The title is so apt for Wyldlife's debut album. It’s always time for rock and roll and these guys make sure to bring it to you. It’s hard to find this sort of fun, honest garage rock anymore. Everyone wants to be miserable or deep or angst-ridden. Why can’t we just have fun? That’s what I feel like these guys are asking now.
There are only two types of songs on Modern Vampires Of The City; those which are exceptionally good and those which are adequate in the context of the album.
In the Replacements' song 'Alex Chilton', Paul Westerberg declares his love of a certain under-appreciated band of '70s power-pop pioneers by declaring “I never travel far, without a little Big Star,” before letting loose with a melodic guitar solo that could have come straight from the fingers of Chilton himself. A quick listen to the debut album from Brisbane indie-pop trio A Cartoon Graveyard reveals that they too have surely studied at the college of Chilton: the ridiculously titled The Men Who Stole Your Horse Are In The Woods With My Friend is full of '70s pop melodies, catchy choruses, lo-fi riffs, and enough goofy lyrics to put even the most snobby music fan at ease.
Sam Amidon is a folk singer, multi-instrumentalist and interpreter of songs, both old and new. Amidon has made a career of releasing records made up of his own unique interpretations of other people’s songs. Some drawn from the folk tradition, others from distinctly more commercial outlets; his latest album, Bright Sunny South, alone contains both a Mariah Carey and a Tim McGraw song.
It’s been 10 years since Natalie Maines said 11 words regarding George W. Bush and singlehandedly ripped the American country music scene apart. On stage with the Dixie Chicks at Shepherd’s Bush Theatre in London, Maines told the crowd that they were “ashamed that the President of the United States is from Texas”. What was meant to be a throwaway comment (even if it was serious) soon saw the incredibly popular group boycotted from Country Music radio; protests broke out outside their concerts, and the group received numerous death threats. They inadvertently spawned the urban dictionary phrase ‘to be Dixie Chicked’. Their next release (2006’s Taking The Long Way) was fiery, lead by the furious single “I’m Not Ready To Make Nice”. It was a seminal record, and a landmark in musical history.
In theory, this should appease all my little musical fetishes. A Nightmare Before Xmas mixed with Wednesday 13 with a sprinkle of Misfits. Sadly this record fails to ignite the camp horror desires in me. It comes across as mere childish, Scooby Doo lite mystery horror that takes the camp out of the campiness and the fun out of horror rock.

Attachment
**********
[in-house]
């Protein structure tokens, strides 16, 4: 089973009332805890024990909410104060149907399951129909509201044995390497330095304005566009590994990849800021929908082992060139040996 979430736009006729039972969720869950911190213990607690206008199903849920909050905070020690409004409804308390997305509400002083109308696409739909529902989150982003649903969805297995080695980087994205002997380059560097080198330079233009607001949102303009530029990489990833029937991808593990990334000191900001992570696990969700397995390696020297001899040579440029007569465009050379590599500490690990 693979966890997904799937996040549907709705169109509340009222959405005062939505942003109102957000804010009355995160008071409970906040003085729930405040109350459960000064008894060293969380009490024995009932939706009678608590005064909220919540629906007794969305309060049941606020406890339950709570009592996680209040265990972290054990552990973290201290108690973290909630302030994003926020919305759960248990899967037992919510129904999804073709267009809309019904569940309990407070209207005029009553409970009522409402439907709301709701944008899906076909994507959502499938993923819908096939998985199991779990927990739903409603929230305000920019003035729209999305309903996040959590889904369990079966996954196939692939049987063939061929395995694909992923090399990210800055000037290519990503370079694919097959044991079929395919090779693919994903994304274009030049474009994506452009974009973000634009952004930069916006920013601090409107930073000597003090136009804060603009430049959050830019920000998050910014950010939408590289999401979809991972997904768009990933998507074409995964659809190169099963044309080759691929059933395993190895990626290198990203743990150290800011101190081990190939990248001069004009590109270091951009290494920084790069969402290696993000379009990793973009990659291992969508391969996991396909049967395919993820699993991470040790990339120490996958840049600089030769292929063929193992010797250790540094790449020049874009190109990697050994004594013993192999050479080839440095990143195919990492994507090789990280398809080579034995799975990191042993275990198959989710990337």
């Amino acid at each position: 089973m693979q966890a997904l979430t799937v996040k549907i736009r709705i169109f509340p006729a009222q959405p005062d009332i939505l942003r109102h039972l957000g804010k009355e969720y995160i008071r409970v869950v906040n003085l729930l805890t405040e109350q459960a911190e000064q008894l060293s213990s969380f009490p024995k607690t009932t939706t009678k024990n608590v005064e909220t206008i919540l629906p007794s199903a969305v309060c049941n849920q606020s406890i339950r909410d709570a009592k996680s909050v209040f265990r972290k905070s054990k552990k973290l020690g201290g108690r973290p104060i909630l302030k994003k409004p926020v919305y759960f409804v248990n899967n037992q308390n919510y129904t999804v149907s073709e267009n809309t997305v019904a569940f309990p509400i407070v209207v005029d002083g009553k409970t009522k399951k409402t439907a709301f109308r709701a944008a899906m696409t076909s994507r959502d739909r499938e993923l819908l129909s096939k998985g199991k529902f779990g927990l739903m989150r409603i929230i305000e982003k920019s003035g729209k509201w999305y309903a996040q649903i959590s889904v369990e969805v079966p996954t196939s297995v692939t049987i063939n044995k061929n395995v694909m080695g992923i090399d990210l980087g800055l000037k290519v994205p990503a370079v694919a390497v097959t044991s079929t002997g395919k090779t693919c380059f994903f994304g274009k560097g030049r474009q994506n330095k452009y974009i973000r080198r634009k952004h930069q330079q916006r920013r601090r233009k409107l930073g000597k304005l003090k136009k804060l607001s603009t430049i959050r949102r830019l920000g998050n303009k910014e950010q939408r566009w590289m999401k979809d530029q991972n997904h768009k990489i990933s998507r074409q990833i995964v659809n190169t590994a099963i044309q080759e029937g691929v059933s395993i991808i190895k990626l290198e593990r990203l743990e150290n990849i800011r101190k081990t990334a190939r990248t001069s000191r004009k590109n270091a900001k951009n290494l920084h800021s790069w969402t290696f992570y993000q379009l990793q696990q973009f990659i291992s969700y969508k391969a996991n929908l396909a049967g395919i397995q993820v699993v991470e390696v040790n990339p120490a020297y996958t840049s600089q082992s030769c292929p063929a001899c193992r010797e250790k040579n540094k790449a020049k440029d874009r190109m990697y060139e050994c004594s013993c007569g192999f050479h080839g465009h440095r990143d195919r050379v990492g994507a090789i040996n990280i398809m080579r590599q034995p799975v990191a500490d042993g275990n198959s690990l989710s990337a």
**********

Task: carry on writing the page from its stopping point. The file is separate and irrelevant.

Heaven in this Hell is the fourth solo album from Australian artist Orianthi, and it is one that sees her meld her years in pop and rock in an attempt to show off her impressive skills. And while she does manage to show just why she’s been playing lead guitar for and with the best of them lately, with her serious shredding skills getting a show on every track, she hasn’t quite succeeded in the creation of a cohesive album. There are some great songs, and every song shows her to be a truly talented musician, but in the end Orianthi produced a genre-jagging rollercoaster that was created with all the wrong tracks.
With a career spanning several decades and many genres of music, he defies classification. Of course he is most well-known for his work with The Beach Boys and Brian Wilson (describing himself as a victim of Wilson's buffoonery), but the fact he has worked with artists as diverse as Rufus Wainwright and Skrillex is often overlooked. All hail, it's the return of living legend Van Dyke Parks with his first album since 1995.
‘Not another indie-pop-rock album!’, I hear you exclaim. I’d suggest you stop rolling your eyes however and sit up and take a listen, because Walk The Moon aren’t messing around with their self-titled album.
Los Angeles Duo Michael David and Tyler Blake came to attention producing high profile remixes for acts including Phoenix and Holy Ghost. In 2009 they released breakout hit 'I’ll Get You', a bullet of pure pop joy that featured guest vocals from Jeppe of Junior Senior fame. Four years on and they have produced their debut album. While a four year layover is pretty standard fare in electronic music, there’s an expectation for something new, or at least a refining of their core sound.
No one ever said country music was actually dirty. The lyrics may be full of torn shirts and jeans, drinking whiskey in dusty bars, and tearing down the highway in a Chevy truck, but the aesthetics of the modern country record are seamlessly polished. Lady Antebellum have been delivering shiny cuts of country rock for two records now, and their third, Golden, comes as a solid, if slightly predictable, release.
Breakthrough US quintet The Neighbourhood released their much acclaimed debut album, I Love You, late in April and have scored some pretty sweet gigs off the back of it.
Abbe May is like a fine red wine, dark and smooth. Now add a handful of gravel to the glass, and the smoothness becomes a harsh sip of sex appeal. Abstract I know, but May’s new ‘concept’ album Kiss My Apocalypse demands ‘out of the box’ descriptions. Following on from 2011’s Design Desire, the LP presents a beautiful darkness that carries on throughout.
Legendary songwriter and former Creedence Clearwater Revival front man John Fogerty revisits some of his classic CCR songs with collaborations with some of today's best country rock artists to breath new life into these timeless tracks.
I’d forgotten about Benga to be honest. I remember his hit “Night” with a fellow friend, Coki, but other projects had distracted me from him. But it’s nice to check back in on an old favourite and see he’s been busy. So what's he been working on? Chapter II was a two year project for Benga and at last it’s been released...